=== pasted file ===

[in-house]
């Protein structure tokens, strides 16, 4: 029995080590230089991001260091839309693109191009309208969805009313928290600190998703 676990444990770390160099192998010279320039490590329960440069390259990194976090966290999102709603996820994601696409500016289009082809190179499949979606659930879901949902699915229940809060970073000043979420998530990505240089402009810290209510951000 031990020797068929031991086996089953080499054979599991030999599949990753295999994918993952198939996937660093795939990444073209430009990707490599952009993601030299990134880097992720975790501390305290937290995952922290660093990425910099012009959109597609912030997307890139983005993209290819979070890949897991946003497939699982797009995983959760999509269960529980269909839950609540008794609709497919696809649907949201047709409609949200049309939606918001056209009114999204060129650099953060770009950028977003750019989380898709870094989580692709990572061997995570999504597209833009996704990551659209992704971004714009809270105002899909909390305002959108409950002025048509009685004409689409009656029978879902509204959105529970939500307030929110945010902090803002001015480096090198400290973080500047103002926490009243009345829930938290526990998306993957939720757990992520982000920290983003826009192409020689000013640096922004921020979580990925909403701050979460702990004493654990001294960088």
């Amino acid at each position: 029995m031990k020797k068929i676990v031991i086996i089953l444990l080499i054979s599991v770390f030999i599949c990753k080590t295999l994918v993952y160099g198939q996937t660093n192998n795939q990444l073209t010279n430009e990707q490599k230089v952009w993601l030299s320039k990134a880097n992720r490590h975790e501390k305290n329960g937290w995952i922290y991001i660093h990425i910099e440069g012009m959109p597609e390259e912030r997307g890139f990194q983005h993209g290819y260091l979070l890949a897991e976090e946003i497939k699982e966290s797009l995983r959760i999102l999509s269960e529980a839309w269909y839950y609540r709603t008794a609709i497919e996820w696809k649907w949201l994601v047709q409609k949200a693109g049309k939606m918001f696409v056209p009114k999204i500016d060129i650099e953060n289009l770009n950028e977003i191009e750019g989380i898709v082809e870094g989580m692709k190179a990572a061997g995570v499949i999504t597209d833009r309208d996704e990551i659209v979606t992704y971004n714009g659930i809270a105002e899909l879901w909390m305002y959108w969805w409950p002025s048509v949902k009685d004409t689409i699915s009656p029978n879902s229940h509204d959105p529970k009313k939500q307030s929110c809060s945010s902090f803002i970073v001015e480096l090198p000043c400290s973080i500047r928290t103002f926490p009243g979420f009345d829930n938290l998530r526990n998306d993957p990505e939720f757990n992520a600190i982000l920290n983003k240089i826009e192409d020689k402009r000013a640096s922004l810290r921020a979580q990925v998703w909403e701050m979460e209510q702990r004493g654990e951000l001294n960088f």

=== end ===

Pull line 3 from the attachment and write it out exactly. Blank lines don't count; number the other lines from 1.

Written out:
């Amino acid at each position: 029995m031990k020797k068929i676990v031991i086996i089953l444990l080499i054979s599991v770390f030999i599949c990753k080590t295999l994918v993952y160099g198939q996937t660093n192998n795939q990444l073209t010279n430009e990707q490599k230089v952009w993601l030299s320039k990134a880097n992720r490590h975790e501390k305290n329960g937290w995952i922290y991001i660093h990425i910099e440069g012009m959109p597609e390259e912030r997307g890139f990194q983005h993209g290819y260091l979070l890949a897991e976090e946003i497939k699982e966290s797009l995983r959760i999102l999509s269960e529980a839309w269909y839950y609540r709603t008794a609709i497919e996820w696809k649907w949201l994601v047709q409609k949200a693109g049309k939606m918001f696409v056209p009114k999204i500016d060129i650099e953060n289009l770009n950028e977003i191009e750019g989380i898709v082809e870094g989580m692709k190179a990572a061997g995570v499949i999504t597209d833009r309208d996704e990551i659209v979606t992704y971004n714009g659930i809270a105002e899909l879901w909390m305002y959108w969805w409950p002025s048509v949902k009685d004409t689409i699915s009656p029978n879902s229940h509204d959105p529970k009313k939500q307030s929110c809060s945010s902090f803002i970073v001015e480096l090198p000043c400290s973080i500047r928290t103002f926490p009243g979420f009345d829930n938290l998530r526990n998306d993957p990505e939720f757990n992520a600190i982000l920290n983003k240089i826009e192409d020689k402009r000013a640096s922004l810290r921020a979580q990925v998703w909403e701050m979460e209510q702990r004493g654990e951000l001294n960088f």